How can it be proved that every body has (and only one) CM point?

In summary, the conversation discusses the proof of the existence and uniqueness of the center of mass point for any given body. This is done by defining the center of mass point as the point where the mass-weighted relative positions sum up to 0, and showing that there cannot be any other points that satisfy this property. The conversation also mentions that this proof was required for a specific purpose, and the speaker was able to prove it despite not initially knowing the definition.
  • #1
Mad_Eye
69
0
how can it be proved that every body has (and only one) CM point?

given the center of the mass is the point that the distances relative to gives:
[tex]\sum m \cdot r = 0[/tex]
 
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  • #2
You define
[tex]r_c=\frac{\sum m_i r_i}{\sum m_i}[/tex]
Then you check
[tex]\sum m_i (r_i-r_c)=\sum m_i r_i-r_c \sum m_i=0[/tex]
 
  • #3
oh yeah... didn't know this is the definition...
was able to prov what i wanted nonetheless though :D
good thing i asked anyway :D
 
  • #4
That is totally wrong, Gerenuk!

SUPPOSE we define ONE C.M as
[tex]r^{(1}}_{C.M}=\frac{\sum_{i}m_{i}r_{i}}{M}[/tex]
It can then readily be shown that we have:
[tex]\frac{\sum_{i}m_{i}(r_{i}-r^{(1)}_{C.M})}{M}=0 (*)[/tex]
That is all you did, Gerenuk, NOW follows the proof you should have given:

Assume that there is another point, [itex]r^{(2)}[/tex] that satisfies (*) by taking the place of the defined C.M.

Then, we have:
[tex]r^{(1)}_{C.M}-r^{(2)}=\frac{\sum_{i}m_{i}r_{i}}{M}-\frac{M}{M}r^{(2)}=\frac{\sum_{i}m_{i}(r_{i}-r^{(2)})}{M}=0[/tex]
whereby uniqueness of C.M has been proven:
[tex]r^{(1)}_{C.M}-r^{(2)}=0[/tex]
 
  • #5
"Missing a step" doesn't equate to "totally wrong"
 
  • #6
diazona said:
"Missing a step" doesn't equate to "totally wrong"
Yes, it does, since that missing step was precisely the proof the asked for.
 
  • #7
yeah that what i did but..
if the definition of CM is Gerenuk's first equation, then there is no need to proof there is only one...
(though i did ask to use another given haha)
 
  • #8
Mad_Eye said:
yeah that what i did but..
if the definition of CM is Gerenuk's first equation, then there is no need to proof there is only one...
(though i did ask to use another given haha)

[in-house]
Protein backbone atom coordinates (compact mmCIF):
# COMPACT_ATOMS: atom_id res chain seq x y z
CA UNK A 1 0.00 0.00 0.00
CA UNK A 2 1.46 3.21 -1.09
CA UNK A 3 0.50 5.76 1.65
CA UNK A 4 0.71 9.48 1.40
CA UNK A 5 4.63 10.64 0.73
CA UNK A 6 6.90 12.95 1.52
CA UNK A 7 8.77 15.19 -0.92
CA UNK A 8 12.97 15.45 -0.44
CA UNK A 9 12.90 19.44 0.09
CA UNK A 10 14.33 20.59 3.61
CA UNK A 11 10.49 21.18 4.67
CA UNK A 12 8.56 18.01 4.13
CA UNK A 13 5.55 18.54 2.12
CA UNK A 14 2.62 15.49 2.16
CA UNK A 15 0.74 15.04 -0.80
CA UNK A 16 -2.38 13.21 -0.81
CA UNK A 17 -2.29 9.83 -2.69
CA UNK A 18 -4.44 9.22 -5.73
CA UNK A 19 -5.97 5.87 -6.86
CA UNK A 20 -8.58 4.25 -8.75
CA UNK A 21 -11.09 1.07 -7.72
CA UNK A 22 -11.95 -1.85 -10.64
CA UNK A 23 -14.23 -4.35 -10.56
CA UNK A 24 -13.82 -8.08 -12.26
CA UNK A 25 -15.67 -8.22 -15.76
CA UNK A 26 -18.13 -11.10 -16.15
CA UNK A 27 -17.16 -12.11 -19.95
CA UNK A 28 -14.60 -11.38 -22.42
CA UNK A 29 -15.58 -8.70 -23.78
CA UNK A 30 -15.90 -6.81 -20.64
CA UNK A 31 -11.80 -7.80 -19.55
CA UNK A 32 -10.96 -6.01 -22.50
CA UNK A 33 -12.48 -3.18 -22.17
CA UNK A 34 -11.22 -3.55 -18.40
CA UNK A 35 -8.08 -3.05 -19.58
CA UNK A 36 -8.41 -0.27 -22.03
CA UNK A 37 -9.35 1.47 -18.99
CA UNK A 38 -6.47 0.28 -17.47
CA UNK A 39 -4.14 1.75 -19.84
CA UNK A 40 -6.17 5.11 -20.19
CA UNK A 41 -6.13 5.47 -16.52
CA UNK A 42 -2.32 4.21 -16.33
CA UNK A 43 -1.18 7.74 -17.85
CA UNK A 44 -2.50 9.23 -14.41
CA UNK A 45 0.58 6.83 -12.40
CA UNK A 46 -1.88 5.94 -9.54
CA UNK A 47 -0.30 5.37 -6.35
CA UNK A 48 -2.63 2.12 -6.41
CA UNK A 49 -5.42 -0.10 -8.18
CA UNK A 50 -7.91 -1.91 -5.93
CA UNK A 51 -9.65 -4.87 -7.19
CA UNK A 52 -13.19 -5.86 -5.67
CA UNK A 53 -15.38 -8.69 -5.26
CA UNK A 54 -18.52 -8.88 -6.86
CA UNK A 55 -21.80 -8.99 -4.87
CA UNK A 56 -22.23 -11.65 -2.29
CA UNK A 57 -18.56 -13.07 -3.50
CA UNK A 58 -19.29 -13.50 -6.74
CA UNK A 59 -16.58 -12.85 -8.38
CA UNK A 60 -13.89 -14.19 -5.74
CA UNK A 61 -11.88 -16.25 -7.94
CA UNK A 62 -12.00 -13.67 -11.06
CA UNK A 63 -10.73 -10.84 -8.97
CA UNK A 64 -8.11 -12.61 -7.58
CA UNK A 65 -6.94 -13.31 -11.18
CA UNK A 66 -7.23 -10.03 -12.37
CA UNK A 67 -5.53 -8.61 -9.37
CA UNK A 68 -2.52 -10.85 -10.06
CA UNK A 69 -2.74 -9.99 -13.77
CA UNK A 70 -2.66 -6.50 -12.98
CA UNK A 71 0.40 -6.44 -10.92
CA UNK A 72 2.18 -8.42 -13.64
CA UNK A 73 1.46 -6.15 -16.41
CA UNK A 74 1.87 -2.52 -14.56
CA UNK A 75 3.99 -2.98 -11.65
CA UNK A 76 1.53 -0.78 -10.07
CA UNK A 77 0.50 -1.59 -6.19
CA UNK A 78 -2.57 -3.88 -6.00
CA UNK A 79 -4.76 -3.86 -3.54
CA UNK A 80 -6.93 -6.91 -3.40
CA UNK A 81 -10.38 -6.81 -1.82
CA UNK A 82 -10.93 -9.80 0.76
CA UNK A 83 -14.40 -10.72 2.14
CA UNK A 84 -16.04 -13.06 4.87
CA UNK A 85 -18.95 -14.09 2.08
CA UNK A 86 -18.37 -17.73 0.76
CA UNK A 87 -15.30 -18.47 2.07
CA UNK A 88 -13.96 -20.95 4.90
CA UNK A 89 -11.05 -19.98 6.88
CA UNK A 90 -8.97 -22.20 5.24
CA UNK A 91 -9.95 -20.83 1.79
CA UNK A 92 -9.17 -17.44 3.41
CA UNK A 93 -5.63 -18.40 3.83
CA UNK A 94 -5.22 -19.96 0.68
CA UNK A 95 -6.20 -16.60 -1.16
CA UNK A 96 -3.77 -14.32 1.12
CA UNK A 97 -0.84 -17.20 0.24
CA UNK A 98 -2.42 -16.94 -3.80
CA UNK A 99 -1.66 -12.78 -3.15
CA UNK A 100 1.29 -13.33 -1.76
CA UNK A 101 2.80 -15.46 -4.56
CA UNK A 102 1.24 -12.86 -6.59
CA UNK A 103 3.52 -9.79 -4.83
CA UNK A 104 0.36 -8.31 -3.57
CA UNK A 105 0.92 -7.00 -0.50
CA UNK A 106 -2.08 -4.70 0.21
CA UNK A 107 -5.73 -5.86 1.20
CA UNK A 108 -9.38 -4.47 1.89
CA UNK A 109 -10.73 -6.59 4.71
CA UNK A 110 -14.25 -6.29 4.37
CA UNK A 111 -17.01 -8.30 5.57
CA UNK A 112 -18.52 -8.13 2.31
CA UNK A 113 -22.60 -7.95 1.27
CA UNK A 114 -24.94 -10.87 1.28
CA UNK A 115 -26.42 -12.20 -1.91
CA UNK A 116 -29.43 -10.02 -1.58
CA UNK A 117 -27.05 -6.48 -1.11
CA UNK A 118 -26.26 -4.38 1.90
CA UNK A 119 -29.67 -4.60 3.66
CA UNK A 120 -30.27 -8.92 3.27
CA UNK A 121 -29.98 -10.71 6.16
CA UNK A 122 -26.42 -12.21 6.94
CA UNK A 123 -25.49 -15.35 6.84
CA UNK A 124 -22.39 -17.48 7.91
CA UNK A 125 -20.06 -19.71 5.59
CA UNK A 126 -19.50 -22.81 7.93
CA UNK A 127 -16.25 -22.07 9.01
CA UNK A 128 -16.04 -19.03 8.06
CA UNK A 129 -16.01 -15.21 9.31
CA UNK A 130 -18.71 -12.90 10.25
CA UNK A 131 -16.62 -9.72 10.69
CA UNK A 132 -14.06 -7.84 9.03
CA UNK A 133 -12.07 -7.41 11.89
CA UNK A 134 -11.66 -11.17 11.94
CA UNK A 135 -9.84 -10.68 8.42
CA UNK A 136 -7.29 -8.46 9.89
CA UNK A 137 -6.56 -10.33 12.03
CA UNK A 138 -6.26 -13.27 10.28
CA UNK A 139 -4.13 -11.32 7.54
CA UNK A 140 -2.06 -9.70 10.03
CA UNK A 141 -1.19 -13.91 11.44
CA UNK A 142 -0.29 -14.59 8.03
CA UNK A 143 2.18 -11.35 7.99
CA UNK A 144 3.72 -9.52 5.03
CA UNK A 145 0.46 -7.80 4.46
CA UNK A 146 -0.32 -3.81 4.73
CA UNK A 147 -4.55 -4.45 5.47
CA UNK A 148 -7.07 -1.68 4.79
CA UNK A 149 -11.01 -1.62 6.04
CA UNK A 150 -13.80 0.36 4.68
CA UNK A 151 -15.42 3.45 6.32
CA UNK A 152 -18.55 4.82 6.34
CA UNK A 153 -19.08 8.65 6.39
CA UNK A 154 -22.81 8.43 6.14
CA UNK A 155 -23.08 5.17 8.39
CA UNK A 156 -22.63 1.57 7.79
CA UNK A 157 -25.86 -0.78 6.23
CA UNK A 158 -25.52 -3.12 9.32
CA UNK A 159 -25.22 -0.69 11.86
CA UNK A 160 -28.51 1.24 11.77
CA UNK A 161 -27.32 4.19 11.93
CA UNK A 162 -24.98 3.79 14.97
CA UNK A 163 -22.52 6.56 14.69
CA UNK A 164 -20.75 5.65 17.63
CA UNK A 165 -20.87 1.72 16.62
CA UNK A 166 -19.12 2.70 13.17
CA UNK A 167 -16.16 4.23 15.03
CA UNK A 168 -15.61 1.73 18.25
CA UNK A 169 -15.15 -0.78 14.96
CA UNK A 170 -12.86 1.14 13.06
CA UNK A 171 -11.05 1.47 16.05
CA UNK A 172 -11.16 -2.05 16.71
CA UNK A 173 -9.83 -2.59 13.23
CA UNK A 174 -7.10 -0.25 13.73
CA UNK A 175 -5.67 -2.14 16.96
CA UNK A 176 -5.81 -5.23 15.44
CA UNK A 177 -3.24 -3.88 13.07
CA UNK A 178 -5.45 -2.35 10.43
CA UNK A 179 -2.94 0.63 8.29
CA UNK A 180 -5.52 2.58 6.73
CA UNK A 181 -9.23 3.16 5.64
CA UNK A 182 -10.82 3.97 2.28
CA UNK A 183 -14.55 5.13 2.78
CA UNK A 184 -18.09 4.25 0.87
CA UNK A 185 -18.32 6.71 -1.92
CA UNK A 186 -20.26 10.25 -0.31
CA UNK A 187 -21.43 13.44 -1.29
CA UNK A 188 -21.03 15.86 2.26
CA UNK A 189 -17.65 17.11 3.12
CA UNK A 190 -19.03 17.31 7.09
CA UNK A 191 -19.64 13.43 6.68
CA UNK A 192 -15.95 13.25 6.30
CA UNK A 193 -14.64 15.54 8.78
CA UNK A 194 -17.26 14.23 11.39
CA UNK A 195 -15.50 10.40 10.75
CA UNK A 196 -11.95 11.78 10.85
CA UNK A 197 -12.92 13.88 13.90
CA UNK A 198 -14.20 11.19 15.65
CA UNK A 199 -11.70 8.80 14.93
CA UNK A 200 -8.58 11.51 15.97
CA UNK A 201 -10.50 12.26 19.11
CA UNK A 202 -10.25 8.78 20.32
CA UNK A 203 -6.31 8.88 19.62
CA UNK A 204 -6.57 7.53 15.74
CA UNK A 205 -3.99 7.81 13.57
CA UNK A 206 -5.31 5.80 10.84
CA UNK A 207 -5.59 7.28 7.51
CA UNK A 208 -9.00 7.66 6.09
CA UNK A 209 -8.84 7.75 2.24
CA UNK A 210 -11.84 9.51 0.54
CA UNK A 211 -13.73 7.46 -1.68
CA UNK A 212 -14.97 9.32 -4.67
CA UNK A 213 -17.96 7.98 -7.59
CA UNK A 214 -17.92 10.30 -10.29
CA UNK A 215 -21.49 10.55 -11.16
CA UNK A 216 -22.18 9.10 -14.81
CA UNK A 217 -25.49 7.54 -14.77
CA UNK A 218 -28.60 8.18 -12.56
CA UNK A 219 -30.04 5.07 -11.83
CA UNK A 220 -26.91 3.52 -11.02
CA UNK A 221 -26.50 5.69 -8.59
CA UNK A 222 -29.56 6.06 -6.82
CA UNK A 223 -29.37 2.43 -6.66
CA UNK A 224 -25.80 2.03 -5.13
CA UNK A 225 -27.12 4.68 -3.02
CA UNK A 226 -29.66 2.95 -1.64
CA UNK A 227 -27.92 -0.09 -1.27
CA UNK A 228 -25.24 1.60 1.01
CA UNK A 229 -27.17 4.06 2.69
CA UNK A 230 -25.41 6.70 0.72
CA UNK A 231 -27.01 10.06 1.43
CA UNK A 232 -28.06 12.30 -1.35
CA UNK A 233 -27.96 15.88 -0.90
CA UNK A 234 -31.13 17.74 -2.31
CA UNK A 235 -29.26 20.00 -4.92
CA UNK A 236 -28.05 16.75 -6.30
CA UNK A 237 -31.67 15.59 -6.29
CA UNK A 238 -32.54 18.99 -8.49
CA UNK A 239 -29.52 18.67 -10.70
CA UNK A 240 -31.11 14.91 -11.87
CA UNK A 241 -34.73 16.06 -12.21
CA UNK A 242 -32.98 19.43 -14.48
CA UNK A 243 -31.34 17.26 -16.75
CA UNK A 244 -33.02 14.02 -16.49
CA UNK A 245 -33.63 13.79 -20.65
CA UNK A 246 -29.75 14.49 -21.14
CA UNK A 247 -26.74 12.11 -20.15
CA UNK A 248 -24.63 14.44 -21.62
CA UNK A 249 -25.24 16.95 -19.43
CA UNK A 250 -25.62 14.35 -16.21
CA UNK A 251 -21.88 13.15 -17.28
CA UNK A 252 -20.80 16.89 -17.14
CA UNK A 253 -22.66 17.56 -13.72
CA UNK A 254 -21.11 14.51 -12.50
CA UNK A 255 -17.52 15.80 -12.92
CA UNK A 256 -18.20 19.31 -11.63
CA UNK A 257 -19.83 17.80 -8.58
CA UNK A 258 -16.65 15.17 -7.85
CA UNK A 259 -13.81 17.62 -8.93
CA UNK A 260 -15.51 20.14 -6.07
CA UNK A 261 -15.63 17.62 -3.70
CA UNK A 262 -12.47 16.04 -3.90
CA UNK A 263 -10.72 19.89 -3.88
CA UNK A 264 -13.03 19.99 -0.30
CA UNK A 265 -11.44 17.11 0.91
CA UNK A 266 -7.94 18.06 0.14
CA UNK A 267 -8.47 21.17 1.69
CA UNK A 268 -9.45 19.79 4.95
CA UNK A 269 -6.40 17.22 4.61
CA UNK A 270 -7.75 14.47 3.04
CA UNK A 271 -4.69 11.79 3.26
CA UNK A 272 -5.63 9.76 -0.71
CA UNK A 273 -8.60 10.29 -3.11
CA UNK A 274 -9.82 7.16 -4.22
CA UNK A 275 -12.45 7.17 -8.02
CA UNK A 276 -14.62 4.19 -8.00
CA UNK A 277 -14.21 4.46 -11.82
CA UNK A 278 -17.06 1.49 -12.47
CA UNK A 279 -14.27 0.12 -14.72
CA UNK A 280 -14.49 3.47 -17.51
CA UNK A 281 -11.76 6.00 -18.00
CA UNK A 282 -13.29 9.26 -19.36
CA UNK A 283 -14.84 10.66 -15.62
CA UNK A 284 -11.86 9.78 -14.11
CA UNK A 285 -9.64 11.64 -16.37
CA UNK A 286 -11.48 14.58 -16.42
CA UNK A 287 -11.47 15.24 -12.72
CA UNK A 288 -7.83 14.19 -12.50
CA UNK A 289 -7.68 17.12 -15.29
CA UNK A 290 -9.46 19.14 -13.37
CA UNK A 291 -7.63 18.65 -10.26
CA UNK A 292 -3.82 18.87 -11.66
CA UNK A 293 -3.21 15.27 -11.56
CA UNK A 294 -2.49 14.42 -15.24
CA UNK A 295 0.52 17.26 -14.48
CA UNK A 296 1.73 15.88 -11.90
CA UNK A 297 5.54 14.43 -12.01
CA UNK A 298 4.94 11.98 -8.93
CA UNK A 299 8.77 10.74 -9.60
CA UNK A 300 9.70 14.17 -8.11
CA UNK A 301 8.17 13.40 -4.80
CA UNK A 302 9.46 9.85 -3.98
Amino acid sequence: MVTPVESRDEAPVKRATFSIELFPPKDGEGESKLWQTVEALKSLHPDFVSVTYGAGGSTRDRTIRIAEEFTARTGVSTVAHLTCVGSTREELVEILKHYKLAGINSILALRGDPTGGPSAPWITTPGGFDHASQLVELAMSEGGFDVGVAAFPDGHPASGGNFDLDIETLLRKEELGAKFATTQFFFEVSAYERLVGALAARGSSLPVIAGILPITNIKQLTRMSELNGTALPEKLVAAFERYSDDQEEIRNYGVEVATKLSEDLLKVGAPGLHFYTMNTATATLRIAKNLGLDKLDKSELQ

Not at all!

That definition proves that there exists AT LEAST 1 C.M.

It remains to prove that there are no other points having the same property (i.e, uniqueness of the point where the mass-weighted relative positions sums up to 0).

Another argument, ASSUMING the existence of (at least one) point satisfying your equation, can prove that IF such a point exists, then it must be unique.
(You'll need to CONSTRUCT such a point afterwards in order to prove that it does, indeed, exist!)

The uniqueness argument goes then as follows:

Assume that two such points exist. Then we have:
[tex]\sum_{i}m_{i}(r_{i}-r^{(1)})-\sum_{i}m_{i}(r_{i}-r^{(2)})=0[/tex]
since both terms are, by definition, equal to 0.
The right-hand side is now easily re-written as:
[tex](r^{(1)}-r^{(2)})\sum_{i}m_{i}=0[/tex]
and since the total mass is a positive number, uniqueness follows.
 

Related to How can it be proved that every body has (and only one) CM point?

1. How is the center of mass (CM) point defined in a body?

The center of mass point is defined as the point where the mass of a body is evenly distributed in all directions. It is also known as the point of balance or the point where the body would balance on a fulcrum.

2. Why is it important to prove that every body has a single CM point?

Proving that every body has a single CM point is important because it helps us understand the motion and stability of objects. It also allows us to accurately calculate the motion and forces acting on a body.

3. How can the CM point be determined experimentally?

The CM point can be determined experimentally by performing a balance test. This involves suspending the body from different points and finding the point where it balances. The point of balance is the CM point.

4. Can the CM point be outside the physical boundaries of a body?

No, the CM point cannot be outside the physical boundaries of a body. It must lie within the body, as it represents the average position of the body's mass.

5. Is the CM point the same for all reference frames?

Yes, the CM point is the same for all reference frames. This is because it represents the average position of the body's mass, which is independent of the observer's frame of reference.

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